Magnitude and Direction of Diffusion

The diffusion of glucose between two compartments of equal volume separated by a permeable barrier is illustrated in Figure 6-2. Initially glucose is present in compartment 1 at a concentration of 20 mmol/L, and there is no glucose in compartment 2. The random movements of the glucose molecules in compartment

Vander et al.: Human Physiology: The Mechanism of Body Function, Eighth Edition

Movement of Molecules Across Cell Membranes CHAPTER SIX

FIGURE 6-2

Diffusion of glucose between two compartments of equal volume separated by a barrier permeable to glucose. Initially, time A, compartment 1 contains glucose at a concentration of 20 mmol/L, and no glucose is present in compartment 2. At time B, some glucose molecules have moved into compartment 2, and some of these are moving back into compartment 1. The length of the arrows represents the magnitudes of the one-way movements. At time C, diffusion equilibrium has been reached, the concentrations of glucose are equal in the two compartments (10 mmol/l), and the net movement is zero.

In the graph at the bottom of the figure, the blue line represents the concentration in compartment 1 (c|), and the orange line represents the concentration in compartment 2 (c2).

FIGURE 6-2

Diffusion of glucose between two compartments of equal volume separated by a barrier permeable to glucose. Initially, time A, compartment 1 contains glucose at a concentration of 20 mmol/L, and no glucose is present in compartment 2. At time B, some glucose molecules have moved into compartment 2, and some of these are moving back into compartment 1. The length of the arrows represents the magnitudes of the one-way movements. At time C, diffusion equilibrium has been reached, the concentrations of glucose are equal in the two compartments (10 mmol/l), and the net movement is zero.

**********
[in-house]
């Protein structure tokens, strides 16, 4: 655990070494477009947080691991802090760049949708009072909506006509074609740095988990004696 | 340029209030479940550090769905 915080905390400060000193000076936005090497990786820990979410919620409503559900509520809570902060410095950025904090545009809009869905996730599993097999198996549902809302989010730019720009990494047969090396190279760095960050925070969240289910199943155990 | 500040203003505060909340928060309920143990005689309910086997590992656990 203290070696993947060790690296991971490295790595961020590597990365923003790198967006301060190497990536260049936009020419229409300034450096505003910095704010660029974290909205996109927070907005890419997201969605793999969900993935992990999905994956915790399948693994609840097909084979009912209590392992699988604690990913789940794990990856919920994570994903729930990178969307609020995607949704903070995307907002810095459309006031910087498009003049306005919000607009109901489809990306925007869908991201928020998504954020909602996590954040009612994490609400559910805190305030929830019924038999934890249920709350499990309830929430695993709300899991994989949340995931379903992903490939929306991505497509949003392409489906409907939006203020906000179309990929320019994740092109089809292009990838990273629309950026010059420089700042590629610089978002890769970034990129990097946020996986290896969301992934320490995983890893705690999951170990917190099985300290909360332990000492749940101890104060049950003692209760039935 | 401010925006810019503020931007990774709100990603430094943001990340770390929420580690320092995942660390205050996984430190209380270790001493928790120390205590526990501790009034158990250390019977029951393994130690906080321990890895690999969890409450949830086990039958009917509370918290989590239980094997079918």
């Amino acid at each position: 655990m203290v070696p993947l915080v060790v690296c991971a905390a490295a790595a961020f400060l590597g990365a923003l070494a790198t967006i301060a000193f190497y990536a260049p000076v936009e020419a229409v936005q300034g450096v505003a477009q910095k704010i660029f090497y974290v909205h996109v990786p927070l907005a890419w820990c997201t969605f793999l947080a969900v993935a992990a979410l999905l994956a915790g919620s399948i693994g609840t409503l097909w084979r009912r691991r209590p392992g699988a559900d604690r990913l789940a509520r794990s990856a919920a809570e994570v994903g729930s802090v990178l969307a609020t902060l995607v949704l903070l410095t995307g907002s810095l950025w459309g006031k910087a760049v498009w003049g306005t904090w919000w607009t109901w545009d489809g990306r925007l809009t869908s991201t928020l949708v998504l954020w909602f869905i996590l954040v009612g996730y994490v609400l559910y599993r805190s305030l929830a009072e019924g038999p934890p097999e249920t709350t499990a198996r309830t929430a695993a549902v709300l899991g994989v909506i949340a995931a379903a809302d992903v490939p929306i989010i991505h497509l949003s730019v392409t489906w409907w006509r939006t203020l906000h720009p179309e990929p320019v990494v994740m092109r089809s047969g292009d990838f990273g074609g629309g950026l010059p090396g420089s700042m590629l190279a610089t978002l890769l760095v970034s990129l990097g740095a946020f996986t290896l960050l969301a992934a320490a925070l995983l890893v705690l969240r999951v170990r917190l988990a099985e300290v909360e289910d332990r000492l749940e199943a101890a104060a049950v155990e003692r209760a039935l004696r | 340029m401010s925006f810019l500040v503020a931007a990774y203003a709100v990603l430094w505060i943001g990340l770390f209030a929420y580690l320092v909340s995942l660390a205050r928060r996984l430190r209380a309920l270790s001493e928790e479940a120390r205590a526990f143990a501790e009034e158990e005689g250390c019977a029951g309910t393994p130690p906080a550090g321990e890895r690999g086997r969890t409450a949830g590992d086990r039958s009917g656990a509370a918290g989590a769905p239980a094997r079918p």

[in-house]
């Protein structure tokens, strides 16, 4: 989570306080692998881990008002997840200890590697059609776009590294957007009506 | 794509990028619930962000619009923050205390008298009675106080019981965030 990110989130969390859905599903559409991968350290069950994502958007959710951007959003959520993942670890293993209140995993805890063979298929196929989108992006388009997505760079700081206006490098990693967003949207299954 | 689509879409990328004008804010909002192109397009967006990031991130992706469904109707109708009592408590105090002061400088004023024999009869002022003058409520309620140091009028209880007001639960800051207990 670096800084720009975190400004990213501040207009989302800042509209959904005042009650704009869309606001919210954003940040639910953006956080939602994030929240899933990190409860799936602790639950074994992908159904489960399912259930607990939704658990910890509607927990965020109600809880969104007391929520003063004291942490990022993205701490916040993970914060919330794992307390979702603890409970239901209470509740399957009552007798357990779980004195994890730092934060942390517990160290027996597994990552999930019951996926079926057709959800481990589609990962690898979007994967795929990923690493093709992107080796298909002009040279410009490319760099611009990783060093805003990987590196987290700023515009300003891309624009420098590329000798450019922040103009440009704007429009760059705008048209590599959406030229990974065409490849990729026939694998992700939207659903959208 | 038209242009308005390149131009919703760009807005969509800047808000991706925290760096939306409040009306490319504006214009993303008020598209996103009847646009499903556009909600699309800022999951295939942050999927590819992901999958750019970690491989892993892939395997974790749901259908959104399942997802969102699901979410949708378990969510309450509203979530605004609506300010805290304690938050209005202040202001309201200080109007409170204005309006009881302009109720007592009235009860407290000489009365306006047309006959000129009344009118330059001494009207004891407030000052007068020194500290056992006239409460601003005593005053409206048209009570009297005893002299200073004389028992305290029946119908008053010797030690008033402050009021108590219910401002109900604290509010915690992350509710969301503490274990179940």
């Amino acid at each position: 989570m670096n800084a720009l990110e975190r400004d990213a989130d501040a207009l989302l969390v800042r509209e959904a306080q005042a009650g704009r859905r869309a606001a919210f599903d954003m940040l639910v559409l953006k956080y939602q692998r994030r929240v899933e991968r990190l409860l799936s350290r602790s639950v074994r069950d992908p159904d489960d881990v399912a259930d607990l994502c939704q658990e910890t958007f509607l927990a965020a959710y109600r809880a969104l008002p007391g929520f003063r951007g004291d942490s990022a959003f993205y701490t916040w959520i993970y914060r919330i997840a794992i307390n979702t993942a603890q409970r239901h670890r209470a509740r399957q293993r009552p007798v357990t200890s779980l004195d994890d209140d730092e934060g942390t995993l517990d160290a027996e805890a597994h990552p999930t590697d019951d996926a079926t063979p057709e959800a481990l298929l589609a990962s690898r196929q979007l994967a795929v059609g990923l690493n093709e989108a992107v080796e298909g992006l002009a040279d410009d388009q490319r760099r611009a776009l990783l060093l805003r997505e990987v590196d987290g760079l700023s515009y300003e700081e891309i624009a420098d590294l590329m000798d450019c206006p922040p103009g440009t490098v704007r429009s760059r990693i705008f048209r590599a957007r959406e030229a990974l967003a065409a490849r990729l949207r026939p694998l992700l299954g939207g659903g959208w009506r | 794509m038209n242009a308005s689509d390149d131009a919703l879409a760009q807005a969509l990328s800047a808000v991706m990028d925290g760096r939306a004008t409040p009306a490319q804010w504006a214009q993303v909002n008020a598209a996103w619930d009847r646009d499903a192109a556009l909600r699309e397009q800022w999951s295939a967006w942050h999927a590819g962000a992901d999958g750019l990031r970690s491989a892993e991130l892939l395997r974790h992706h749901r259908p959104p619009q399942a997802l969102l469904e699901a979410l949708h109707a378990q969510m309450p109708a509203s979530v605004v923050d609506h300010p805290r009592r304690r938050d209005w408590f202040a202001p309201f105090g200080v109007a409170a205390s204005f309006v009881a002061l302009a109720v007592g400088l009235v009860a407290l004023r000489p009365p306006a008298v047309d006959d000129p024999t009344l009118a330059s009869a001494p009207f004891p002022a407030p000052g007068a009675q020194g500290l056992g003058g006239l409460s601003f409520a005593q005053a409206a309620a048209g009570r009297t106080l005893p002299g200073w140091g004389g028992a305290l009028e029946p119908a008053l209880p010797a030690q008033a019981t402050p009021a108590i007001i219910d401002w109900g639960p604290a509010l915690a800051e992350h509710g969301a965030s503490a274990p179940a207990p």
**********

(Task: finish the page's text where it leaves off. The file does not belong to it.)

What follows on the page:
In the graph at the bottom of the figure, the blue line represents the concentration in compartment 1 (c|), and the orange line represents the concentration in compartment 2 (c2).

1 carry some of them into compartment 2. The amount of material crossing a surface in a unit of time is known as a flux. This one-way flux of glucose from compartment 1 to compartment 2 depends on the concentration of glucose in compartment 1. If the number of molecules in a unit of volume is doubled, the flux of molecules across each surface of the unit will also be doubled, since twice as many molecules will be moving in any direction at a given time.

After a short time, some of the glucose molecules that have entered compartment 2 will randomly move back into compartment 1 (Figure 6-2, time B). The magnitude of the glucose flux from compartment 2 to compartment 1 depends upon the concentration of glucose in compartment 2 at any time.

The net flux of glucose between the two compartments at any instant is the difference between the two one-way fluxes. It is the net flux that determines the net gain of molecules by compartment 2 and the net loss from compartment 1.

Eventually the concentrations of glucose in the two compartments become equal at 10 mmol/L. The two one-way fluxes are then equal in magnitude but opposite in direction, and the net flux of glucose is zero (Figure 6-2, time C). The system has now reached diffusion equilibrium. No further change in the glucose concentration of the two compartments will occur, since equal numbers of glucose molecules will continue to diffuse in both directions between the two compartments.